For Rep. Jimmy Panetta, whose 20th District includes some of the nation’s biggest farm producers, voting against the most recent Farm Bill was difficult but necessary.
“The failure of the Farm Bill on the House floor last week was due to a flawed process and unnecessary partisanship,” said the 20th District Democrat. He placed the blame squarely on the Republican leadership of the House Agriculture Committee, of which he is a member.
In addition to facing unified Democratic opposition, the Republican majority was unable to shore up support from its conservative members, and the bill presented by the Agriculture Committee failed May 18 on 198-213 vote.
The Farm Bill—officially called the Agriculture and Nutrition Act— comes up for a vote only once every four years, and includes both food stamps and important farm price supports. The legislation expires Sept .1.
In an interview this week, Panetta told the Free Lance he remains hopeful a new Farn Bill is approved. He added, “I don’t see much happening in the next week or two.”
He said that for him, the necessary first step is for Democrats and Republicans to meet in committee to iron out differences.
A last-minute addition by Republicans—without a hearing or opportunity for input from the minority party members— to expand work requirements for food stamp recipients guaranteed united Democratic opposition.
“Although historically bipartisan, the Agriculture Committee became partisan when the majority decided to put forward and hastily pass an underfunded Farm Bill, and insist on unproven and untested changes to the bill’s Supplemental Nutrition Assistance Program (SNAP),” Panetta said.
He said the GOP bill also lacked adequate funds for critical programs for specialty crops, organics and beginning famers.
“I voted against the bill because I believe that it was based on politics rather than the procedure of holding hearings to gather supportive evidence in a bipartisan manner, which is normally found in the Agriculture Committee and necessary for such a major piece of legislation like the Farm Bill,” said Panetta.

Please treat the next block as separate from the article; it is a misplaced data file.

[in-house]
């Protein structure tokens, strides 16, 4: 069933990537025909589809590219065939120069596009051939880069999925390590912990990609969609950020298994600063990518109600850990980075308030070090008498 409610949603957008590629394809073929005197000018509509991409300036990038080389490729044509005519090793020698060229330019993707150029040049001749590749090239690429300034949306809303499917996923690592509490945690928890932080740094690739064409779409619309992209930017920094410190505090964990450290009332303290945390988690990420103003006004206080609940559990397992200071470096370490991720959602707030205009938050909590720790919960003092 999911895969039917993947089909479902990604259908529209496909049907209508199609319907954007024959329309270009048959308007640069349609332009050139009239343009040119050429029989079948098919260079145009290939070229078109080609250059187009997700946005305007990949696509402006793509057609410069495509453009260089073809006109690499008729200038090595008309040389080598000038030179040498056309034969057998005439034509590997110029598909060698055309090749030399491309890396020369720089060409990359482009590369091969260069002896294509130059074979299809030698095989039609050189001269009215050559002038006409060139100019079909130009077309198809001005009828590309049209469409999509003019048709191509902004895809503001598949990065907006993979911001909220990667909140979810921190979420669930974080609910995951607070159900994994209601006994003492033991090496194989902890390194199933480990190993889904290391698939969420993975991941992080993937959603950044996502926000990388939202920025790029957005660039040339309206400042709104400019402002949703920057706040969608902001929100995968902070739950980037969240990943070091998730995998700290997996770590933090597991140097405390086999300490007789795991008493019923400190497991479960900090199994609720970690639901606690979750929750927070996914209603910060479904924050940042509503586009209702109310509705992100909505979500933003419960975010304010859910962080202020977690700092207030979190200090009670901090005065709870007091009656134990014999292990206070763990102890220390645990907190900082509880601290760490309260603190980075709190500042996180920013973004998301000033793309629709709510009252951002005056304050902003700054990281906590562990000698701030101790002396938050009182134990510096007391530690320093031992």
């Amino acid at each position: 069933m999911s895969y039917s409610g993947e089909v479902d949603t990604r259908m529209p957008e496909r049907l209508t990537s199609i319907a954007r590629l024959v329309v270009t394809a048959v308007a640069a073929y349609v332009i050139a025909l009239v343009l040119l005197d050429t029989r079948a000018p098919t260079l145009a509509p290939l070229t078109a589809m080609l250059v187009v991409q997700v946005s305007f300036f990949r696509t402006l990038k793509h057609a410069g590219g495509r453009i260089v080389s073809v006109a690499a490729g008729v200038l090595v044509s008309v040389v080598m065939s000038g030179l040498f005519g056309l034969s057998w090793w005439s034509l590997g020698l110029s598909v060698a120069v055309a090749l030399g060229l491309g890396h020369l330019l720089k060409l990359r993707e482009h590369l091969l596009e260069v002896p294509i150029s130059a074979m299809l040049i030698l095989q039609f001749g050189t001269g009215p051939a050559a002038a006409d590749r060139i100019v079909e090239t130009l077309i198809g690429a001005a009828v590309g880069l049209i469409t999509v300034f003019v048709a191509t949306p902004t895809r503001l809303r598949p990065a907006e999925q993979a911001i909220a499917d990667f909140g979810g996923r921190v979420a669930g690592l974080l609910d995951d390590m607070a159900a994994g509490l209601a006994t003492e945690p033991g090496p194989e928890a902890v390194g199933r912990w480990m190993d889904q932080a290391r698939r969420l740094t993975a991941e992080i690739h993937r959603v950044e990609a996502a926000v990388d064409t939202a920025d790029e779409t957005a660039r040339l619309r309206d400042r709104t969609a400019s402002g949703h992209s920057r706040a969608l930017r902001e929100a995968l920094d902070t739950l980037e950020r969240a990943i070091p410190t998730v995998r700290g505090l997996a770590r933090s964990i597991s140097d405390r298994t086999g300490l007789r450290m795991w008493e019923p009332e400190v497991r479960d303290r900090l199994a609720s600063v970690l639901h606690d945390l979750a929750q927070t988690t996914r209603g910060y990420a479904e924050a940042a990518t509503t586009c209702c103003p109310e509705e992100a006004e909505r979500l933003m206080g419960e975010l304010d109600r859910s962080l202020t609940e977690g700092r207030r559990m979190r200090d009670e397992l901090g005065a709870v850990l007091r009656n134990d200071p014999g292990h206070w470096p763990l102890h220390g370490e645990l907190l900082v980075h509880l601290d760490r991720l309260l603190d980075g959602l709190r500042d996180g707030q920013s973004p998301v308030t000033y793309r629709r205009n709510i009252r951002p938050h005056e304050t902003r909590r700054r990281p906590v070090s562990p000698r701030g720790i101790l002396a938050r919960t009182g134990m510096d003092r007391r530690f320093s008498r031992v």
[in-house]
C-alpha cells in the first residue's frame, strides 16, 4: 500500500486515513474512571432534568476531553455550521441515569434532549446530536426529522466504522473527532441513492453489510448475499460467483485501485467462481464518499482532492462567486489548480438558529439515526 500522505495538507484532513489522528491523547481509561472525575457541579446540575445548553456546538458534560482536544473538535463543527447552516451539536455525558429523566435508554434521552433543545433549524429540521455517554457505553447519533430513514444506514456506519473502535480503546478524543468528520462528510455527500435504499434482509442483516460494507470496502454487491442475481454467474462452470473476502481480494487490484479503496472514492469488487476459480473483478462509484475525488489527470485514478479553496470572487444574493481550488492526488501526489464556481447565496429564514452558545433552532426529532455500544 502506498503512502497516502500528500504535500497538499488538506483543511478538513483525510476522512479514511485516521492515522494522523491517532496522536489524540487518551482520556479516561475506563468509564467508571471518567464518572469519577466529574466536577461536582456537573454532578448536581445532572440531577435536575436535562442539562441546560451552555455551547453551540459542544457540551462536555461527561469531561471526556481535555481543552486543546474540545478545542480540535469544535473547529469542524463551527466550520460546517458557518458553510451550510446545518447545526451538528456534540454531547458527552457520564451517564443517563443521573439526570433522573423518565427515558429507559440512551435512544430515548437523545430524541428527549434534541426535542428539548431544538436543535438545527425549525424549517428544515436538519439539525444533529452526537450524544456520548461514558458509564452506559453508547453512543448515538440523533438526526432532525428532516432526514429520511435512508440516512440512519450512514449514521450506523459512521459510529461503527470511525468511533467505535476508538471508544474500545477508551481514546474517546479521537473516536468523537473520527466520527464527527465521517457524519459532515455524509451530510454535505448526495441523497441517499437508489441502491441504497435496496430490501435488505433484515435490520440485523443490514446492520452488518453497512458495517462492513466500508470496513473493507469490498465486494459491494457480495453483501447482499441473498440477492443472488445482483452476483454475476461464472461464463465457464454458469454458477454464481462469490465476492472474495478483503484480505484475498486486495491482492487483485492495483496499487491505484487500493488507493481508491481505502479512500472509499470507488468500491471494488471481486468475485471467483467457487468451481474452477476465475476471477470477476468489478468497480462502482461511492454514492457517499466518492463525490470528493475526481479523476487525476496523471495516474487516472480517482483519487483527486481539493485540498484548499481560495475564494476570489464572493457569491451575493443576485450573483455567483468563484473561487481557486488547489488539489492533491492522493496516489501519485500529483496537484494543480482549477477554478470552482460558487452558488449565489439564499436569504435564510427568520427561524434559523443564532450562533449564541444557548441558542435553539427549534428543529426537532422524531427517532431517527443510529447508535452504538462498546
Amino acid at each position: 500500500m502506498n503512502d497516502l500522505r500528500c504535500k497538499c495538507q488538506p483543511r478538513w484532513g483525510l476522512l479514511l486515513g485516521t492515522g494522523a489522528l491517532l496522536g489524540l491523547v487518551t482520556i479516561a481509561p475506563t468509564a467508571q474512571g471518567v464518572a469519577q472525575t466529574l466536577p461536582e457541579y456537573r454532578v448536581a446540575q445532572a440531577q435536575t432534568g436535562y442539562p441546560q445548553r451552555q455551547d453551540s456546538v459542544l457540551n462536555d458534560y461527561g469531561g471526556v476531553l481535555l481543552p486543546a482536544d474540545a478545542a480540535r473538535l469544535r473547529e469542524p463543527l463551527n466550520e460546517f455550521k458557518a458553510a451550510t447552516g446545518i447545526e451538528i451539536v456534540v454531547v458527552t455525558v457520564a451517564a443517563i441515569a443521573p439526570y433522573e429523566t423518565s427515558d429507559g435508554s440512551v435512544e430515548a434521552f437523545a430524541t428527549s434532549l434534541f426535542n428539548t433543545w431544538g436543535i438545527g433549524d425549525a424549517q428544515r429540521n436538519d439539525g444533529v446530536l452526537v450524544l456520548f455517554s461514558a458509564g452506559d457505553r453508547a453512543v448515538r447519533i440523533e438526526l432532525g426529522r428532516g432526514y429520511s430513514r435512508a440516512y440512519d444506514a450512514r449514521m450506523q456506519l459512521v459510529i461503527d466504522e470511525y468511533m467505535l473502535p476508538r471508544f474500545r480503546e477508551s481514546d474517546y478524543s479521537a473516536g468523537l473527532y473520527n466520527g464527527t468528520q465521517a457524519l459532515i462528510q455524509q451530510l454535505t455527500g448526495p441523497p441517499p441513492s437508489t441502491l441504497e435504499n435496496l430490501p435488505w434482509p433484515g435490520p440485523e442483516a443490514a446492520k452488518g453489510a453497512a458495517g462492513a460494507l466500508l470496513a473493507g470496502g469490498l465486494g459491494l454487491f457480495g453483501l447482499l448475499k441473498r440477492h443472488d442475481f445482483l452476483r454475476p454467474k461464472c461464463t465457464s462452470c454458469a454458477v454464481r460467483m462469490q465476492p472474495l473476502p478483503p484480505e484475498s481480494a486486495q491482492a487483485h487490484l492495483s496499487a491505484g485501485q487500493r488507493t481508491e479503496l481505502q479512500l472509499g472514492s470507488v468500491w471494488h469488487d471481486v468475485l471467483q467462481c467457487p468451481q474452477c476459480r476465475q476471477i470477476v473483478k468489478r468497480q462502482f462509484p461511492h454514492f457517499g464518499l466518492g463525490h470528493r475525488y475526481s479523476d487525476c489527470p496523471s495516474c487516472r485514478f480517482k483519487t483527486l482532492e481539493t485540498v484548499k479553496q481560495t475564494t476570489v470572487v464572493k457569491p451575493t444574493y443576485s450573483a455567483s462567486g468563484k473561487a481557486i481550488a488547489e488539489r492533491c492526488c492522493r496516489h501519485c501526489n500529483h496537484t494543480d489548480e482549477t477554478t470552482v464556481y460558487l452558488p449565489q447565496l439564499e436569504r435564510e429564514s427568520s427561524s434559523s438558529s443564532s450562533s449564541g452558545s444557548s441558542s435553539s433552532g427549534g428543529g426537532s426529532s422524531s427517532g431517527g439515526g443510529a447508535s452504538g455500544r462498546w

“Our farmers and those facing hunger in our communities deserve better and depend on Congress to do better together,” he said. “There are 74,000 people in my district that depend on the SNAP program.”
“I am ready to work with my colleagues on both sides of the aisle to produce a Farm Bill that supports our farmers, grows our agriculture industry, and tackles hunger across our country.”
Committee chair Mike Conaway of Texas, said, “Though a disappointing vote, the House will continue its efforts to deliver a farm bill to the president’s desk on time.”
Ranking committee Democrat Rep. Collin Peterson of Minnesota said Democratic members of the committee consider the nutrition title of the GOP bill to be “an affront.”
The Republican bill would impose work requirements on food stamp beneficiaries up to age 59, except for children, the disabled and people caring for young children. It will also make qualifying for food stamps harder by restricting categorical eligibility programs under which people qualify for food stamps by participating in other government assistance programs.
Peterson said he agrees that “people should work,” but disagrees with a provision that would take “savings” from fewer people participating and use it for a work training program because it would amount to spending “a huge amount of money on this bureaucracy.”
Peterson said spending under the 2014 farm bill is now $130 billion less than projected, and said he believes agriculture “deserves” some of that money back to improve the farm program.